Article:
I wake up far too early this morning at 7AM, but get up and make some coffee and have a light breakfast. I try to motivate myself to get out there today to see the sights, finally deciding to see the Harrison’s Cave. I call them to find out when their least-busy time is, and I’m told that afternoons are best since the tours are all gone by then, but I must arrive by 3:30PM at the latest. This fits with my plans to chill out this morning.
There are signs of life today in the rental complex when the gardeners and pool service workers show up this morning to clean the pool and tidy things up. The only other humans in the complex are in the unit near the entrance, who have a Christmas tree in their living room and a car parked outside. The other eight units appear to be unoccupied, although everything is well-cared for. There is also a construction crew doing a renovation of one of the units near me, but they don’t make much noise and only stay a few hours each day.
I make myself some lunch and then leave for Harrison’s Cave around 2PM. It is a tortuous route to climb uphill out of my neighbourhood, since access to the highway involves negotiating a double switchback! It’s easier once I’m on the highway northbound, although the roundabouts in Barbados give me fits since they operate by different rules than I’m used to in Canada, and of course I’m driving on the left. Once I turn off the highway to climb uphill to the Harrison’s Cave, I’m back onto what are euphemistically referred to as “highways”, but are really just narrow country roads.
The last time I was in Barbados and visited the Harrison’s Cave was in 1981, the same year they opened. This facility is owned and operated by the Barbados government, and is pretty well developed. I pay BD$60 (US$30) admission for the last Tram Tour for today leaving at 3:45PM, so I have time to spare. Instead of taking the fancy new elevators to the gully area, I walk down the short trail to the Interpretation Centre and check-in.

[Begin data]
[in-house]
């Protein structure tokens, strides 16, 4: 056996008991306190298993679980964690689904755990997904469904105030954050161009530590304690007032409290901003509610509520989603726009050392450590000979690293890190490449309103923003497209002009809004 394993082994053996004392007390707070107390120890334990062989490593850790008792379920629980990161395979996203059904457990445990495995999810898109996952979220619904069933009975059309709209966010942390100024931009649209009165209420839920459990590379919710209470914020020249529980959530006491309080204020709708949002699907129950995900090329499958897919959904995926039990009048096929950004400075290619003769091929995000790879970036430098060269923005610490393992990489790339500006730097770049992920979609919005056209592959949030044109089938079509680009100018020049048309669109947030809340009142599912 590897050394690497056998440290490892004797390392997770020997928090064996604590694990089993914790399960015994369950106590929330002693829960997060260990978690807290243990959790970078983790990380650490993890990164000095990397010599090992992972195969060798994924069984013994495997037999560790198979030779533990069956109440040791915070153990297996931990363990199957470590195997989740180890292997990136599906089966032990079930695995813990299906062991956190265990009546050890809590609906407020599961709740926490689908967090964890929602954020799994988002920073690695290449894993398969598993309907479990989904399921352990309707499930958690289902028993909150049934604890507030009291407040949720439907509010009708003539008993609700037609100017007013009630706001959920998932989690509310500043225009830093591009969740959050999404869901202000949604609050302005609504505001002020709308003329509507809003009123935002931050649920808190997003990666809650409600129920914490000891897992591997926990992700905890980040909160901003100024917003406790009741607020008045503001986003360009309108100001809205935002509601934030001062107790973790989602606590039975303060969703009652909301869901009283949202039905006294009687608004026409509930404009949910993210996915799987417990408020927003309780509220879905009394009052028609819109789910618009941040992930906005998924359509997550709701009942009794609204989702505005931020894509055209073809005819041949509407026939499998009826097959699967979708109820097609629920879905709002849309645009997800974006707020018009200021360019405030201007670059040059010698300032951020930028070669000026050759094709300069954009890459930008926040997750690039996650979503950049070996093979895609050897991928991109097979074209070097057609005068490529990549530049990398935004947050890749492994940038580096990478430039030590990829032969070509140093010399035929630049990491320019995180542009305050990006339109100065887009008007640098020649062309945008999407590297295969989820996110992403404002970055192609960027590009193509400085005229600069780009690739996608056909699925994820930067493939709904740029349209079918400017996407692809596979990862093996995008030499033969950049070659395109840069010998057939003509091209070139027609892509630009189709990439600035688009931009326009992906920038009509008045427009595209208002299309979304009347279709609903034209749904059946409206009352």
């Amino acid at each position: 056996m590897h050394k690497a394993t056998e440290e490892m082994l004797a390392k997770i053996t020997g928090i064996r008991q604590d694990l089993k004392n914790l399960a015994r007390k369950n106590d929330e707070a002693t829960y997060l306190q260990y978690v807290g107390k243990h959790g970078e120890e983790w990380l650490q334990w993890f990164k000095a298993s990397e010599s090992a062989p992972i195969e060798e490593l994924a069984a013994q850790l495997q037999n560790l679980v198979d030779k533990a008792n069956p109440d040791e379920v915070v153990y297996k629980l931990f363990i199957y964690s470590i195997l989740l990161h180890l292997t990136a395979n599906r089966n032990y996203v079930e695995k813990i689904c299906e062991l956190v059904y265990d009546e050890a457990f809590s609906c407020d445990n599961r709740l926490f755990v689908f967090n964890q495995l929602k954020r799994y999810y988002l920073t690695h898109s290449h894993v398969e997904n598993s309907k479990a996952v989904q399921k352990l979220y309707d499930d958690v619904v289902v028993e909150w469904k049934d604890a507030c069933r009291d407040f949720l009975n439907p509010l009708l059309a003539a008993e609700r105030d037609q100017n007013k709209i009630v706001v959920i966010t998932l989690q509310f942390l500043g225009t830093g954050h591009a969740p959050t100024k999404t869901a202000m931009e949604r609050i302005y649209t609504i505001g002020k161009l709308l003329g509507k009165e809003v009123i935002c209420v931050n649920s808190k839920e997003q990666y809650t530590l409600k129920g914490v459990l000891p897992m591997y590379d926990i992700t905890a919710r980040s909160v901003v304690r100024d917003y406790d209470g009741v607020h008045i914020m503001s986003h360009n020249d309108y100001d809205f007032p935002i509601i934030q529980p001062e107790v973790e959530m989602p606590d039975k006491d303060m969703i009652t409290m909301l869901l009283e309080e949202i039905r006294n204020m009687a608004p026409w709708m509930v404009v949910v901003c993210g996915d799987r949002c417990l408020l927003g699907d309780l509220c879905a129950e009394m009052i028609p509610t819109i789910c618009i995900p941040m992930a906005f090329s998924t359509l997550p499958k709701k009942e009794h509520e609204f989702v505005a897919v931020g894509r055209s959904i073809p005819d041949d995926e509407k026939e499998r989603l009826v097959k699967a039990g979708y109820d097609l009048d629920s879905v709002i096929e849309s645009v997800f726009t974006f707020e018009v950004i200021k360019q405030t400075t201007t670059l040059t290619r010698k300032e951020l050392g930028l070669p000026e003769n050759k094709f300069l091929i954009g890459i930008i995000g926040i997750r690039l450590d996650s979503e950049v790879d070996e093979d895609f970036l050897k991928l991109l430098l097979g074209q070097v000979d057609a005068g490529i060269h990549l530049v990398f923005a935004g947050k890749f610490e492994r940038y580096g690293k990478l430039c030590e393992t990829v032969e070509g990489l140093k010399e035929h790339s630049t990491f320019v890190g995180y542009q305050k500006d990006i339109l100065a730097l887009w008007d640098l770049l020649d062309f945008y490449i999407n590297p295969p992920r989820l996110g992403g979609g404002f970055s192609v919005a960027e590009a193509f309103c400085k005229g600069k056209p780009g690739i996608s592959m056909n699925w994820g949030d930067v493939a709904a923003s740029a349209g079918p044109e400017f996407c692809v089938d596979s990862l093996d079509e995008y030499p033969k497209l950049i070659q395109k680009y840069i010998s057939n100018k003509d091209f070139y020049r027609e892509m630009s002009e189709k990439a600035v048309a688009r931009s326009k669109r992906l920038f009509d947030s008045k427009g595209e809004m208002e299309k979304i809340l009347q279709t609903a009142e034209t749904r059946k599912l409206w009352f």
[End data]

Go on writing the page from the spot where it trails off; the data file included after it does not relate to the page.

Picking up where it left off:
I take some good photos inside the caves, both from the tram and on the two instances when we get off to view water features and galleries. I chat with a couple who were on the Royal Clipper who are also on the tram tour. Unlike other Caribbean islands which are volcanic, Barbados is formed by limestone resulting from coral reefs on the seabed being heaved up by the collision of the Atlantic and Caribbean tectonic plates. This explains why the island juts out into the Atlantic Ocean, and why these limestone caves formed.
The return drive to the south coast is pretty stressful, since I have to cope with rush hour traffic on the highways, and have to negotiate narrow, rough roads to return to my rental. Thank goodness for Google Maps navigation! I have a beer beside the pool and make myself a simple pasta dinner, preferring to not go out this evening.
I have nothing planned for today as far as sightseeing goes, but I go for a drive this morning. First stop is Hastings Rocks Beach, which is only a couple of minutes’ drive from where I’m staying, and offers a public access beach, a boardwalk along the beachfront, and easy parking. There are also lots of restaurants in the area, which I’ll make use of for dinner each day starting today.
I drive towards Bridgetown and get within sight of the cruise terminal when I visit Pebbles Beach along the Aquatic Gap, where there are also some hotels. As I drive back, I visit the Garrison area where the Barbados Turf Club Racecourse is located along with the Garrison historic buildings. (See banner image above.)